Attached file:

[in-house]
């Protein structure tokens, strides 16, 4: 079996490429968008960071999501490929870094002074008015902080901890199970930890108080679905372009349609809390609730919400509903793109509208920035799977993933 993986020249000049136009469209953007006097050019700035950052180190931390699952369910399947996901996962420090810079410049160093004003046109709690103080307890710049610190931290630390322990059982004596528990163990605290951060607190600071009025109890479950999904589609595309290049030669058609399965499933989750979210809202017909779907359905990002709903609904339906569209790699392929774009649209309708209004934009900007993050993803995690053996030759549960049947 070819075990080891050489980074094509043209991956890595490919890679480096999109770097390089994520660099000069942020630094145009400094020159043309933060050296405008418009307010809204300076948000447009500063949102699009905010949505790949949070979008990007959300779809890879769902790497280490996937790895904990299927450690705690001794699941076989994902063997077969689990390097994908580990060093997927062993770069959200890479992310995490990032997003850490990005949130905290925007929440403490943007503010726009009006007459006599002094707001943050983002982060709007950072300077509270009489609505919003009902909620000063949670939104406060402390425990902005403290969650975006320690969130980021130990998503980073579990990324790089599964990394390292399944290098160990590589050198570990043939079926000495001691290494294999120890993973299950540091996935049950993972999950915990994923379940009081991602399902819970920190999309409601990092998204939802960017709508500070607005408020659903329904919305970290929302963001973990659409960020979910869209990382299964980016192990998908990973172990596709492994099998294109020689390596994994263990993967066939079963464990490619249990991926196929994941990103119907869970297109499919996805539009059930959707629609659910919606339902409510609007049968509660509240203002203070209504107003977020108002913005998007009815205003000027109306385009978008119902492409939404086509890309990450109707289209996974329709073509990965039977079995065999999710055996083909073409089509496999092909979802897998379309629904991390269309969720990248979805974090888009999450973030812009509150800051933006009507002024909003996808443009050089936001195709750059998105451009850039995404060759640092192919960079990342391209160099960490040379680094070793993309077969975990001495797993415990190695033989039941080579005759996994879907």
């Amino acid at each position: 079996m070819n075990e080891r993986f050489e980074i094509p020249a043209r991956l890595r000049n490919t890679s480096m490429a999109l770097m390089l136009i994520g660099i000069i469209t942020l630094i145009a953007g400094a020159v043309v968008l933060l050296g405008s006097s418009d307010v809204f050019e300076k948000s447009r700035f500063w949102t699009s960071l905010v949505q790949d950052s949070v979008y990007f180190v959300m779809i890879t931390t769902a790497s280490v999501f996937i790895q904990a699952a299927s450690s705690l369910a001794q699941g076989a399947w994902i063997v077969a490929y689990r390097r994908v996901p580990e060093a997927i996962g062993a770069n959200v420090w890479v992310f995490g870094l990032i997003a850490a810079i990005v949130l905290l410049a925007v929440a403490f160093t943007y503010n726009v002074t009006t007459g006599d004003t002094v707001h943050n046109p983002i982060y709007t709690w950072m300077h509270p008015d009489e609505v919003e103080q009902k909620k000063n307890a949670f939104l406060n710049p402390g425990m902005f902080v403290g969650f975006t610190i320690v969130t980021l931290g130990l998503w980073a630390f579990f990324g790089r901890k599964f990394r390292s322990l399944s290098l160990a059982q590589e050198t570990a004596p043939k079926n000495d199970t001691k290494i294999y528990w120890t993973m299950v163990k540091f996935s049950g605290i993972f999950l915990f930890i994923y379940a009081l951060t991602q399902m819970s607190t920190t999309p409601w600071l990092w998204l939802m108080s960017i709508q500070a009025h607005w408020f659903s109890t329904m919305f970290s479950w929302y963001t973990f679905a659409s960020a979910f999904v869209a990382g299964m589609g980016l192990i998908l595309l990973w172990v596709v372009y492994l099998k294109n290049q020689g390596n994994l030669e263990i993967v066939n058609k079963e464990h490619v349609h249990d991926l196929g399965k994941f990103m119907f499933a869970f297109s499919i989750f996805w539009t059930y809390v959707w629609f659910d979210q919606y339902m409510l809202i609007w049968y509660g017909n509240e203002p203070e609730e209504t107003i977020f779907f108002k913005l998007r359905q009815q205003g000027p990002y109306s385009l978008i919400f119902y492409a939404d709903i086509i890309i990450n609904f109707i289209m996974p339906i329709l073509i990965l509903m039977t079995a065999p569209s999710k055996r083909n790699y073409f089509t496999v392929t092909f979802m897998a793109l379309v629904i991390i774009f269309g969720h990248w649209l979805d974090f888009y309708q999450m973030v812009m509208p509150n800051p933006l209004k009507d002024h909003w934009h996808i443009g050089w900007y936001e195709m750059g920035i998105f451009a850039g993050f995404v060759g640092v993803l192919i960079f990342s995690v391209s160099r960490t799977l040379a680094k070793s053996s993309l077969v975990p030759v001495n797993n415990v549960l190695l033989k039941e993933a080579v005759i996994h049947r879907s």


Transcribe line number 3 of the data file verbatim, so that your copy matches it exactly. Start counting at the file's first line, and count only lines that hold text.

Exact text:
């Amino acid at each position: 079996m070819n075990e080891r993986f050489e980074i094509p020249a043209r991956l890595r000049n490919t890679s480096m490429a999109l770097m390089l136009i994520g660099i000069i469209t942020l630094i145009a953007g400094a020159v043309v968008l933060l050296g405008s006097s418009d307010v809204f050019e300076k948000s447009r700035f500063w949102t699009s960071l905010v949505q790949d950052s949070v979008y990007f180190v959300m779809i890879t931390t769902a790497s280490v999501f996937i790895q904990a699952a299927s450690s705690l369910a001794q699941g076989a399947w994902i063997v077969a490929y689990r390097r994908v996901p580990e060093a997927i996962g062993a770069n959200v420090w890479v992310f995490g870094l990032i997003a850490a810079i990005v949130l905290l410049a925007v929440a403490f160093t943007y503010n726009v002074t009006t007459g006599d004003t002094v707001h943050n046109p983002i982060y709007t709690w950072m300077h509270p008015d009489e609505v919003e103080q009902k909620k000063n307890a949670f939104l406060n710049p402390g425990m902005f902080v403290g969650f975006t610190i320690v969130t980021l931290g130990l998503w980073a630390f579990f990324g790089r901890k599964f990394r390292s322990l399944s290098l160990a059982q590589e050198t570990a004596p043939k079926n000495d199970t001691k290494i294999y528990w120890t993973m299950v163990k540091f996935s049950g605290i993972f999950l915990f930890i994923y379940a009081l951060t991602q399902m819970s607190t920190t999309p409601w600071l990092w998204l939802m108080s960017i709508q500070a009025h607005w408020f659903s109890t329904m919305f970290s479950w929302y963001t973990f679905a659409s960020a979910f999904v869209a990382g299964m589609g980016l192990i998908l595309l990973w172990v596709v372009y492994l099998k294109n290049q020689g390596n994994l030669e263990i993967v066939n058609k079963e464990h490619v349609h249990d991926l196929g399965k994941f990103m119907f499933a869970f297109s499919i989750f996805w539009t059930y809390v959707w629609f659910d979210q919606y339902m409510l809202i609007w049968y509660g017909n509240e203002p203070e609730e209504t107003i977020f779907f108002k913005l998007r359905q009815q205003g000027p990002y109306s385009l978008i919400f119902y492409a939404d709903i086509i890309i990450n609904f109707i289209m996974p339906i329709l073509i990965l509903m039977t079995a065999p569209s999710k055996r083909n790699y073409f089509t496999v392929t092909f979802m897998a793109l379309v629904i991390i774009f269309g969720h990248w649209l979805d974090f888009y309708q999450m973030v812009m509208p509150n800051p933006l209004k009507d002024h909003w934009h996808i443009g050089w900007y936001e195709m750059g920035i998105f451009a850039g993050f995404v060759g640092v993803l192919i960079f990342s995690v391209s160099r960490t799977l040379a680094k070793s053996s993309l077969v975990p030759v001495n797993n415990v549960l190695l033989k039941e993933a080579v005759i996994h049947r879907s």